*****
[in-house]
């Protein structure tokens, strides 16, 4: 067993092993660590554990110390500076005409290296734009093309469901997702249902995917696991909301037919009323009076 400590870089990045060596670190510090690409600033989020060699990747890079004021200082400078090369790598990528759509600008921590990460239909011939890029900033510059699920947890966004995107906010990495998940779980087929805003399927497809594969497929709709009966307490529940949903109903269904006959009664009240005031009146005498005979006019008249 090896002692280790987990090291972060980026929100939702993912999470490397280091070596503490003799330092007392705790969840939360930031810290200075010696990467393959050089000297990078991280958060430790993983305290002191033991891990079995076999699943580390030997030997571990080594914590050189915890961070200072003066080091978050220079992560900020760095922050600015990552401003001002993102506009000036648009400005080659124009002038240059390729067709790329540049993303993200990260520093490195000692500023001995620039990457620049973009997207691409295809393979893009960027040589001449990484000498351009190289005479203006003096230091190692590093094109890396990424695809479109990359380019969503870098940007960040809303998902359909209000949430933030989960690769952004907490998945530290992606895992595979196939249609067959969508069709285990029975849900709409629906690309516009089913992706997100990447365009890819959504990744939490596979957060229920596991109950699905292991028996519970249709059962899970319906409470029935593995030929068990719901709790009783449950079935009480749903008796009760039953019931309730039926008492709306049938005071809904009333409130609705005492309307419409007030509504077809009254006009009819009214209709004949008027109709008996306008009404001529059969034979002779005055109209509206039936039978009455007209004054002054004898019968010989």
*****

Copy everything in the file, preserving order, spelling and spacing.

[in-house]
């Protein structure tokens, strides 16, 4: 067993092993660590554990110390500076005409290296734009093309469901997702249902995917696991909301037919009323009076 400590870089990045060596670190510090690409600033989020060699990747890079004021200082400078090369790598990528759509600008921590990460239909011939890029900033510059699920947890966004995107906010990495998940779980087929805003399927497809594969497929709709009966307490529940949903109903269904006959009664009240005031009146005498005979006019008249 090896002692280790987990090291972060980026929100939702993912999470490397280091070596503490003799330092007392705790969840939360930031810290200075010696990467393959050089000297990078991280958060430790993983305290002191033991891990079995076999699943580390030997030997571990080594914590050189915890961070200072003066080091978050220079992560900020760095922050600015990552401003001002993102506009000036648009400005080659124009002038240059390729067709790329540049993303993200990260520093490195000692500023001995620039990457620049973009997207691409295809393979893009960027040589001449990484000498351009190289005479203006003096230091190692590093094109890396990424695809479109990359380019969503870098940007960040809303998902359909209000949430933030989960690769952004907490998945530290992606895992595979196939249609067959969508069709285990029975849900709409629906690309516009089913992706997100990447365009890819959504990744939490596979957060229920596991109950699905292991028996519970249709059962899970319906409470029935593995030929068990719901709790009783449950079935009480749903008796009760039953019931309730039926008492709306049938005071809904009333409130609705005492309307419409007030509504077809009254006009009819009214209709004949008027109709008996306008009404001529059969034979002779005055109209509206039936039978009455007209004054002054004898019968010989």